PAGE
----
Houthi rebels in neighboring Yemen claimed responsibility for a Coordinated Drone Strike Shutting Down About Half of Saudi Arabia's Oil Output.
A coordinated drone strike hit at the heart of Saudi oil production on Saturday, sparking an enormous blaze and forcing the kingdom to shut down about half of its crude output, according to people familiar with matter.
The Saudi production shutdown amounts to a loss of about five million barrels a day, the people said, roughly 5% of the world’s daily production of crude oil. The kingdom produces 9.8 million barrels a day.
This attack appeared to be the most effective, starting large fires at Hijra Khurais, one of Saudi Arabia’s largest oil fields, and at Abqaiq, the world’s biggest crude stabilization facility. Khurais produces 1.5 million barrels a day while Abqaiq helps produce up to 7 million barrels a day.
A Houthi spokesman said the attack involved 10 drones. Published images of the fire at the Abqaiq facility showed what appeared to be a huge blaze along with plumes of smoke.
“We promise the Saudi regime that our future operations will expand and be more painful as long as its aggression and siege continue,” the spokesman said.
The Houthis took control of Yemen’s capital, San’a, in 2014 during a civil war. Since then, a Saudi-led coalition has fought a war to unseat the Houthis and reinstate a government supported by Saudi Arabia, the United Arab Emirates and other regional powers.
Oil futures will jump as soon as they open trading tomorrow evening.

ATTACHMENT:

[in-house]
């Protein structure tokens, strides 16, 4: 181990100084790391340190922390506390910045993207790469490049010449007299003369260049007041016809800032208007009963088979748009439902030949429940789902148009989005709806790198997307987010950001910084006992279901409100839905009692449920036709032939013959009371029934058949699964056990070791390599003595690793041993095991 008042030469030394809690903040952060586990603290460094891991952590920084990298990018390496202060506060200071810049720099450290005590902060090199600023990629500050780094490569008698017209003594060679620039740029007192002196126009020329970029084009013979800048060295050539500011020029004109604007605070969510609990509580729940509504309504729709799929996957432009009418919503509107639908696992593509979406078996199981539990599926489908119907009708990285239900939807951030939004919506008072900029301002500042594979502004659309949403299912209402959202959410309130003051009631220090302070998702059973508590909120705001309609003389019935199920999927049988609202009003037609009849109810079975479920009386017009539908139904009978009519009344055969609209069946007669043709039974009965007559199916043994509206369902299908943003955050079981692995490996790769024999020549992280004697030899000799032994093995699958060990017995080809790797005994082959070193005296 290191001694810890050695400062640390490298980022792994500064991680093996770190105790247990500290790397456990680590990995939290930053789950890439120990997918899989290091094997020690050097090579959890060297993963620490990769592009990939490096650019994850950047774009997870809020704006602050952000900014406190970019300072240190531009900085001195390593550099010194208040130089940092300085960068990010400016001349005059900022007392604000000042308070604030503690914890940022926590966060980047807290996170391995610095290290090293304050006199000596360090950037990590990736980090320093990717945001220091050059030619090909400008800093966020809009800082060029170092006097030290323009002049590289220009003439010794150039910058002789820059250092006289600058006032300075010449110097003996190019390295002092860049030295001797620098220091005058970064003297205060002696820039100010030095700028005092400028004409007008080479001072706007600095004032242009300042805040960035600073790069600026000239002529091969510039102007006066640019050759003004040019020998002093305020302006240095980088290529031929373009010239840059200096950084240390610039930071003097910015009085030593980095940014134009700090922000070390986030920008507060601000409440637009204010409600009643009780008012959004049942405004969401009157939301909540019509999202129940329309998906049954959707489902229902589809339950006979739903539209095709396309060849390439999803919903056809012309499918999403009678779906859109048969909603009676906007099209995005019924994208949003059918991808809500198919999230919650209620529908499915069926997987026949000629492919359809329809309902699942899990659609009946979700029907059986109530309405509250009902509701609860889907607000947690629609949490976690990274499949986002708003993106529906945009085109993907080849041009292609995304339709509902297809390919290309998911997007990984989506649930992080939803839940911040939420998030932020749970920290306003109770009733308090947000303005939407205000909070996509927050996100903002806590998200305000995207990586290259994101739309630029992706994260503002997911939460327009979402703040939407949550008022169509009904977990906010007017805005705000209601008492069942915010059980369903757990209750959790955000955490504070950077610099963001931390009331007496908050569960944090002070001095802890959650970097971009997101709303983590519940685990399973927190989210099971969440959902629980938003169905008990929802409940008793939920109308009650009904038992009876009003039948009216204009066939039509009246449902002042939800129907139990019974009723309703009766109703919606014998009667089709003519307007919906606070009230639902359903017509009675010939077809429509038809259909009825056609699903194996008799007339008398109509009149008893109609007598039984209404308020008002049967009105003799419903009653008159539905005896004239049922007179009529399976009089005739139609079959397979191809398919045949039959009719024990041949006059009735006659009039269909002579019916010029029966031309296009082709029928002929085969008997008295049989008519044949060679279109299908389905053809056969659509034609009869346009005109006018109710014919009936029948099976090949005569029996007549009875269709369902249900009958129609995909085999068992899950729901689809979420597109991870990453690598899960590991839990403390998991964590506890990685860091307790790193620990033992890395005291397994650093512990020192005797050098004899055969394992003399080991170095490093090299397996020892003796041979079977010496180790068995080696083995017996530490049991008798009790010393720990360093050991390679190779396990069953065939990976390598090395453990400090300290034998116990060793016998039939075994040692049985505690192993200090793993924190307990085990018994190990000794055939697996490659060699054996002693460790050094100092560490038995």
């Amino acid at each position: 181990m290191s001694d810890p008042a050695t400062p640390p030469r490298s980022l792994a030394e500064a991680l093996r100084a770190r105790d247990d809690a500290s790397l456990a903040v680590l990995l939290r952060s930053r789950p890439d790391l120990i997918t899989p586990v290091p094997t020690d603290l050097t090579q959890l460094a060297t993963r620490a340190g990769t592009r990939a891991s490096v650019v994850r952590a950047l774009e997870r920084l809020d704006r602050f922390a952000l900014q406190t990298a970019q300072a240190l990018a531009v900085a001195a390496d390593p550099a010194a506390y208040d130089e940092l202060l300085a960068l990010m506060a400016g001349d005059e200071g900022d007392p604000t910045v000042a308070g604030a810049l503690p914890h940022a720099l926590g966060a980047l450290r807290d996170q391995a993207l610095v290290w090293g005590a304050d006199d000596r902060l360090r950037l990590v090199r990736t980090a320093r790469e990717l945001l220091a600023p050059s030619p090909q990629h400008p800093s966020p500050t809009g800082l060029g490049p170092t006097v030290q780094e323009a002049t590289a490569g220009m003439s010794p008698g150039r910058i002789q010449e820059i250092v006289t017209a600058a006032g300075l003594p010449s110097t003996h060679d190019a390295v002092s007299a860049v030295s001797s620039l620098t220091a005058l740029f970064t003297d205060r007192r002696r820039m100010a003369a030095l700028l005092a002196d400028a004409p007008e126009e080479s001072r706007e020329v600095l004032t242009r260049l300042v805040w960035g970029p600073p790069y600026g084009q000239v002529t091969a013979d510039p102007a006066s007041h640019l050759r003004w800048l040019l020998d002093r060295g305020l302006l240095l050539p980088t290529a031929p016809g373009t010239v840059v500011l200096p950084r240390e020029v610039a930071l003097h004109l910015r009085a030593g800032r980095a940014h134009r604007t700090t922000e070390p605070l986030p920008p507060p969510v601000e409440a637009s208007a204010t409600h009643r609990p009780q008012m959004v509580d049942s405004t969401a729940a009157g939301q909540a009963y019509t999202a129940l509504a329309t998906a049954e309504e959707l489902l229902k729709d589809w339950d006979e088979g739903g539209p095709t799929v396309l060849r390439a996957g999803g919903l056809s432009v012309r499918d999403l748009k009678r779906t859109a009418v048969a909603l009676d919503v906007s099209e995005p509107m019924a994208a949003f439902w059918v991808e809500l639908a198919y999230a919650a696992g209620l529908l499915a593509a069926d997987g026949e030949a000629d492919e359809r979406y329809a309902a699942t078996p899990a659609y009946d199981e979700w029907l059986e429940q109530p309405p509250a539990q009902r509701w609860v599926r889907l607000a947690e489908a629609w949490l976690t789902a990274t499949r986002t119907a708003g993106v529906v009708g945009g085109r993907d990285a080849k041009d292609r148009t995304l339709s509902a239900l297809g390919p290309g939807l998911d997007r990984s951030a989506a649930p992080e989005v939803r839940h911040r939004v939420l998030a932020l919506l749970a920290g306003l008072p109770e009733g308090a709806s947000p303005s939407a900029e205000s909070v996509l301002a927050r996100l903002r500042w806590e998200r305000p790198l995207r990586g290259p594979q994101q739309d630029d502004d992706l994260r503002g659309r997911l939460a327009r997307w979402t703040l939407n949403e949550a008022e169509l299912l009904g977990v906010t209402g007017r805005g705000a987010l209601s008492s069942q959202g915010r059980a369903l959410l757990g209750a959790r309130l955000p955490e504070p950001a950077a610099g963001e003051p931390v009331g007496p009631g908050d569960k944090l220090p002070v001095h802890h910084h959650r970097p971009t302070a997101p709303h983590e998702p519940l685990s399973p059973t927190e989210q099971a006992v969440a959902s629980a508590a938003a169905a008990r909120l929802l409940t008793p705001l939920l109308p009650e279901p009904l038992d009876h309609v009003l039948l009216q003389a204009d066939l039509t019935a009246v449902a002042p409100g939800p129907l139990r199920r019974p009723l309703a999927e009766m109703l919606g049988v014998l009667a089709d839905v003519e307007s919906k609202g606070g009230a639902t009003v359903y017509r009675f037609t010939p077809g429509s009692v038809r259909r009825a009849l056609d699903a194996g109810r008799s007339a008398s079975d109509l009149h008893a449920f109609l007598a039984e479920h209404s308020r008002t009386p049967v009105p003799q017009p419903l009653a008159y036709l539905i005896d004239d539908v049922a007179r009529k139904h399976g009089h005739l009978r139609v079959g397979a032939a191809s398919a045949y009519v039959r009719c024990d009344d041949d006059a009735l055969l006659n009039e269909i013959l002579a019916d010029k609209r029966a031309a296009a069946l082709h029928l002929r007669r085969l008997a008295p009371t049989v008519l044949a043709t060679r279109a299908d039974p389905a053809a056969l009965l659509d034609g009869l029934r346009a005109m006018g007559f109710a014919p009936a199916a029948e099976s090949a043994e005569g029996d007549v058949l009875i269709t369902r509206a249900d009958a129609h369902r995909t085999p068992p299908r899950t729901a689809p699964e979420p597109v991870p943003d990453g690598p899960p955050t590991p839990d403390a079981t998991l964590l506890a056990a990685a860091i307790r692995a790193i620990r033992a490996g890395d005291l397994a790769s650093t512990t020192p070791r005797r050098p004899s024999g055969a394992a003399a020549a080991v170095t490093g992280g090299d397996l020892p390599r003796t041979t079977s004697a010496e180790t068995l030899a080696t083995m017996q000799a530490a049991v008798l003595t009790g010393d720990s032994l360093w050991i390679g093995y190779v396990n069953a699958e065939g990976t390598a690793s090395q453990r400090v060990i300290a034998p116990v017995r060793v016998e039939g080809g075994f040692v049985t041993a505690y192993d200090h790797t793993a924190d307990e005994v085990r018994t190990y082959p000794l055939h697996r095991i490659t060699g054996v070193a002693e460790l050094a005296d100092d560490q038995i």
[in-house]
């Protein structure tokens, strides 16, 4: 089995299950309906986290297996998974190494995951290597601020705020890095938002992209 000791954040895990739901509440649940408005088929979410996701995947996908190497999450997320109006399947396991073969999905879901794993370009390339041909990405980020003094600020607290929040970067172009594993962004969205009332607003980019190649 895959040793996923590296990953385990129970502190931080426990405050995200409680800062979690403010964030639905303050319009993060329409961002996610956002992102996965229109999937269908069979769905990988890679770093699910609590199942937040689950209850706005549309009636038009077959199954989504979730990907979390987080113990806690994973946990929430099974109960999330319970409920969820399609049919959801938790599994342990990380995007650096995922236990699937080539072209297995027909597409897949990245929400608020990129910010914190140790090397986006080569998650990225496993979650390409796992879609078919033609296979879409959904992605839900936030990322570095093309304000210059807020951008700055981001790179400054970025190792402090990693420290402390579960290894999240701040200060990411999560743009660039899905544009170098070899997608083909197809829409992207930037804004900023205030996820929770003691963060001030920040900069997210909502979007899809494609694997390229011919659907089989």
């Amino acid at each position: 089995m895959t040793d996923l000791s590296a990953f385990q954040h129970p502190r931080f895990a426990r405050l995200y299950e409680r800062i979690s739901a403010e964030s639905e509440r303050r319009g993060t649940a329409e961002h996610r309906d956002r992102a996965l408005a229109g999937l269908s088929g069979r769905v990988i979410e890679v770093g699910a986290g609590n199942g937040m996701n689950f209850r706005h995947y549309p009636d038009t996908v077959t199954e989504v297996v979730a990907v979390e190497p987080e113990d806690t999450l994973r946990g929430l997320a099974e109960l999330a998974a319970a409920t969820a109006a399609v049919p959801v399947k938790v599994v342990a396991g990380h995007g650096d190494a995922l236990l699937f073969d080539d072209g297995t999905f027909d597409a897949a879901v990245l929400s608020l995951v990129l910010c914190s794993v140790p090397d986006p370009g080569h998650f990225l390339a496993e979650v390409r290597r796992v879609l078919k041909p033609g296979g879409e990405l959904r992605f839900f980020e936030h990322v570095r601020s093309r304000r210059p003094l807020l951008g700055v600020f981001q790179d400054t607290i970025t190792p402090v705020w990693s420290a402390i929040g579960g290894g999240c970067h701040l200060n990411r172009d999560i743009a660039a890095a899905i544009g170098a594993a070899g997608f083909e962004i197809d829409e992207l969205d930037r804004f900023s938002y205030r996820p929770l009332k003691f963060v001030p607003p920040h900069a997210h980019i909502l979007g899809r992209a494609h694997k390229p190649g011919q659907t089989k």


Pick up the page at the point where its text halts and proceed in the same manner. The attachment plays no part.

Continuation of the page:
Roots of the Conflict - Yemen Civil War
The war between Yemen and Saudi Arabia has its roots in a Yemeni Civil War that started in 2015 and is still ongoing.
The conflict is between two factions: the Abdrabbuh Mansur Hadi led Yemeni government and the Houthi armed movement, along with their supporters and allies. Both claim to constitute the official government of Yemen.
The Houthi overthrew the Hadi government in 2015 and Hadi fled the country.
The Hadi government is also in conflict with UAE forces as a result of UAE military measures such as the United Arab Emirates takeover of Socotra and UAE-backed STC takeover of Aden.
Yemini Civil War Map
Famine, US Involvement
Saudi Arabia wants to restore the prior government and the US meddles by giving Saudi Arabia bombs, other weapons and logistical support.
According to the UN and other sources, from March 2015 to December 2017, between 8,670–13,600 people were killed in Yemen, including more than 5,200 civilians, as well as estimates of more than 50,000 dead as a result of an ongoing famine due to the war.
The conflict has been widely seen as an extension of the Iran–Saudi Arabia proxy conflict and as a means to combat Iranian influence in the region. In 2018, the United Nations warned that 13 million Yemeni civilians face starvation in what it says could become "the worst famine in the world in 100 years."
The international community has sharply condemned the Saudi Arabian-led bombing campaign, which has included widespread bombing of civilian areas. The bombing campaign has killed or injured an estimated 17,729 civilians as of March 2019 according to the Yemen Data Project. Despite this, the crisis has only recently begun to gain as much international media attention as the Syrian Civil War.
The US has been providing bombs to aid the Saudi forces and airstrikes in Yemen. In March 2019, this has led the United States Senate to pass a resolution to end US support of Saudi Arabia. It has since been vetoed by President of the United States Donald Trump, and in May, the Senate failed to override the veto.
Yemini Civil War Images
The US blames Iran and Iran denies they are a part.
Regardless, this is not our battle.
It's not even clear which side the US should be on if the US was somehow forced to take sides.
All the US has accomplished is to prolong the war. 13 million Yemeni civilians face starvation.
Mike "Mish" Shedlock